Wollongong man to trial tiny implant to treat sleep apnoea

Groundbreaking: Wollongong surgeon Professor Stuart MacKay is trialling the implantation of a tiny device to treat obstructive sleep apnoea. Picture: Robert Peet

Groundbreaking: Wollongong surgeon Professor Stuart MacKay is trialling the implantation of a tiny device to treat obstructive sleep apnoea. Picture: Robert Peet

A Wollongong man will be the fourth Australian to trial a high-tech solution for severe sleep apnoea.

On Saturday he will be surgically implanted with a tiny pacemaker-like device known as a hypoglossal nerve stimulator, which is designed to open up the airways.

Renowned Wollongong ENT surgeon Professor Stuart MacKay will conduct the surgery as part of an international trial of the new technology, a potential future alternative to the cumbersome masks for sleep apnoea.

‘’The device stimulates the hypoglossal nerve, which is the main nerve that supplies muscular activity to the tongue and mouth,’’ Prof MacKay said.

‘’The device is implanted under the chin and at night an activation chip is stuck onto it via a disposable patch.

‘’It works like a pacemaker but instead of being paced off chest muscles, it’s paced off repeated sleep studies of the patient which show pauses and/or stoppages in breathing.

‘’When it triggers, it causes the mouth to open which controls snoring, stops the airway collapsing and breathing stoppages.’’

Prof MacKay – of the Illawarra ENT Head and Neck Clinic –  said up to nine per cent of women, and 24 per cent of men, suffered with some form of sleep apnoea.

Obstructive sleep apnoea involves numerous episodes of airway obstruction during sleep – due to relaxation of the tongue and airway muscles –  and is commonly associated with snoring and repeated waking.

‘’There’s a variety of causes including soft or hard tissue problems and obesity,’’ Prof MacKay, vice president of the International Surgical Sleep Society, said.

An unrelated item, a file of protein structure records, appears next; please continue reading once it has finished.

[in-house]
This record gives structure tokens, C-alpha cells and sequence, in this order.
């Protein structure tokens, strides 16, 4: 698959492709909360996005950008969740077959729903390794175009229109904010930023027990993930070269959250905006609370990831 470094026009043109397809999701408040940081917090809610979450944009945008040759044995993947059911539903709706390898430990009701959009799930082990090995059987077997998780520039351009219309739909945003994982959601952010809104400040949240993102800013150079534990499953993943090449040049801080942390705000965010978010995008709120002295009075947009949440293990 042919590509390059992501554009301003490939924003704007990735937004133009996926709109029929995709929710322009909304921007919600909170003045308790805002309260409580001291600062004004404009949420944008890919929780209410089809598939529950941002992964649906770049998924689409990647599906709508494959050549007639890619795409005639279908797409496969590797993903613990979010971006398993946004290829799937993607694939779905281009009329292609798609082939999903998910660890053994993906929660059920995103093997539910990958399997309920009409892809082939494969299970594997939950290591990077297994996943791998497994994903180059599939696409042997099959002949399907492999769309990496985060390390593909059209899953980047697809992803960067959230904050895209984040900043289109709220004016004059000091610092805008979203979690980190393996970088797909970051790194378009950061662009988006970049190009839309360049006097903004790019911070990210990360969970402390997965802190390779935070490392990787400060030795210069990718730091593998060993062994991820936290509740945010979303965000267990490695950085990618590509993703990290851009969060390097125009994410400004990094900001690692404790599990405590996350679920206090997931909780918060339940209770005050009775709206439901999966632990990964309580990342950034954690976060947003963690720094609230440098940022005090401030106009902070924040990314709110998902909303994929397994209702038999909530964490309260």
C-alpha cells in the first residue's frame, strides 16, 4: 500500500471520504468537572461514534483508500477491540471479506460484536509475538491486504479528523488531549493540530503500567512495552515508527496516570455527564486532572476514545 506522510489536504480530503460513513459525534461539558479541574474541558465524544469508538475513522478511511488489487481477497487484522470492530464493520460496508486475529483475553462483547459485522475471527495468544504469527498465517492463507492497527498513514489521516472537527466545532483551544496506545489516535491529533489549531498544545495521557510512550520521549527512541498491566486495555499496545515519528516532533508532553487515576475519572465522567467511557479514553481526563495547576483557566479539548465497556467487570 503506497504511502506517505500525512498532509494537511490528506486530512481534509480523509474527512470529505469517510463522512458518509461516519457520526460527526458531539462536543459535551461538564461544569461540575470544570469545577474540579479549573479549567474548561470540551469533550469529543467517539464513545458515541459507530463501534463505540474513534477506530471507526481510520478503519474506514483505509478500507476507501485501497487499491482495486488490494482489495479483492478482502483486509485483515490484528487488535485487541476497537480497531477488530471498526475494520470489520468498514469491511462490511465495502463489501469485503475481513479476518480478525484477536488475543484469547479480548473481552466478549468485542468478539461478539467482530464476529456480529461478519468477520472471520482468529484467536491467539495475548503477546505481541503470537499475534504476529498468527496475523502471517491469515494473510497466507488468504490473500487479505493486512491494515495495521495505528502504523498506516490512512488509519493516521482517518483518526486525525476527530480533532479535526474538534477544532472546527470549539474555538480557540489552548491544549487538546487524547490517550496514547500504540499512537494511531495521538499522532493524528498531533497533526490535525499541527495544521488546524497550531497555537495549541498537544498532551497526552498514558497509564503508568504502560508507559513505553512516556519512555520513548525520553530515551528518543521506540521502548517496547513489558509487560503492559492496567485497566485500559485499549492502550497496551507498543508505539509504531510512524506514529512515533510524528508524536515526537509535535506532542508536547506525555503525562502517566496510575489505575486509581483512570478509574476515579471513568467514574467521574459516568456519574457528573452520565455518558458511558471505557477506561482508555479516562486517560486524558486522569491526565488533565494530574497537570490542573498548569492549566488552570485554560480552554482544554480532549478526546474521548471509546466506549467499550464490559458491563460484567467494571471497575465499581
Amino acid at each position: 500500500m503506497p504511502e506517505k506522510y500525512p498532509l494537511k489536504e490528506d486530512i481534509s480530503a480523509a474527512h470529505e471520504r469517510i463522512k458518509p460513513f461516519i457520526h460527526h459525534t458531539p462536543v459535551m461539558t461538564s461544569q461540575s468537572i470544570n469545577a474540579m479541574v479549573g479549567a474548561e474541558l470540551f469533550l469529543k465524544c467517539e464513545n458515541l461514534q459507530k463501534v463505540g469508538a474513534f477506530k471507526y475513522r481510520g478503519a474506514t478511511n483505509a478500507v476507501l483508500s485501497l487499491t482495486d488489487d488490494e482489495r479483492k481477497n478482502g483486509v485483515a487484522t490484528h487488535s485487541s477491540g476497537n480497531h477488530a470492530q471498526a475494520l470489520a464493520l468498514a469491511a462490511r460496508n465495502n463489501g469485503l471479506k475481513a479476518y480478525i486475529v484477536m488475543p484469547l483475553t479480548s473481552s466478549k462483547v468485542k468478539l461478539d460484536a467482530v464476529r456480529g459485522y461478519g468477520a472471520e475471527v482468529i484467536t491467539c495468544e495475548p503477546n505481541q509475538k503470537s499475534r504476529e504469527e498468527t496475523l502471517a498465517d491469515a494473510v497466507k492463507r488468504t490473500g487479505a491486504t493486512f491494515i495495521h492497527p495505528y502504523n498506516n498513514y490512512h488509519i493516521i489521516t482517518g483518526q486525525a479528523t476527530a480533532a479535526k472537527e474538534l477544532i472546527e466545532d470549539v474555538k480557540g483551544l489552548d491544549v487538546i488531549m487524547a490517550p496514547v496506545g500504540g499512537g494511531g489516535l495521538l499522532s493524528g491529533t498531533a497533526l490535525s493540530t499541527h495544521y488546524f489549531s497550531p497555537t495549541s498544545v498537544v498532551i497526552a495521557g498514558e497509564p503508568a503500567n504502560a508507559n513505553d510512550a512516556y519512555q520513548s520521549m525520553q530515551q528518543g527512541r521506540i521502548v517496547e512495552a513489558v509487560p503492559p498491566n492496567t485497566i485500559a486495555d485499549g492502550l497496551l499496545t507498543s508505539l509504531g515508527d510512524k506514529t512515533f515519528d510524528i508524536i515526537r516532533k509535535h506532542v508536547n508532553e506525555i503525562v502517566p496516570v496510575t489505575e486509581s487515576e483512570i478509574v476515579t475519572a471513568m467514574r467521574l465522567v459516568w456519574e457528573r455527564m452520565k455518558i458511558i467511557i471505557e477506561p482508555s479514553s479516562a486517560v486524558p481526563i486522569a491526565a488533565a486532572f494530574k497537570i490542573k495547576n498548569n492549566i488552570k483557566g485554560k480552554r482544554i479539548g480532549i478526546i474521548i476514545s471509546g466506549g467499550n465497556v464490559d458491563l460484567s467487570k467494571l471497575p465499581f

‘’The main treatments are a CPAP (continuous positive airway pressure) mask, a mouth guard or jaw splint or contemporary airway surgery.

‘’Supplementary treatment may include weight loss and optimising lifestyle factors.’’

However the masks are often not tolerated by patients, with claustrophobia, air leaks and facial discomfort among the complaints.

‘’This new implantable device is far less intrusive than wearing something on your face,’’ Prof MacKay said.

‘’It possibly avoids the risk of any intra-oral surgery and doesn’t disrupt patients during the day, as the activation chip only goes on at night.’’

The international trial is being funded by a global medical device company. The Australian trial started this month after promising results from a pre-trial of patients in Germany and Belgium.

‘’The first Illawarra patient is due for surgery on Saturday at Wollongong Private Hospital – he’ll be the fourth to get the implant after surgeries in Perth and Sydney,’’ Prof MacKay said. 

For details contact Sgmackay@ozemail.com.au

Smartphone
Tablet - Narrow
Tablet - Wide
Desktop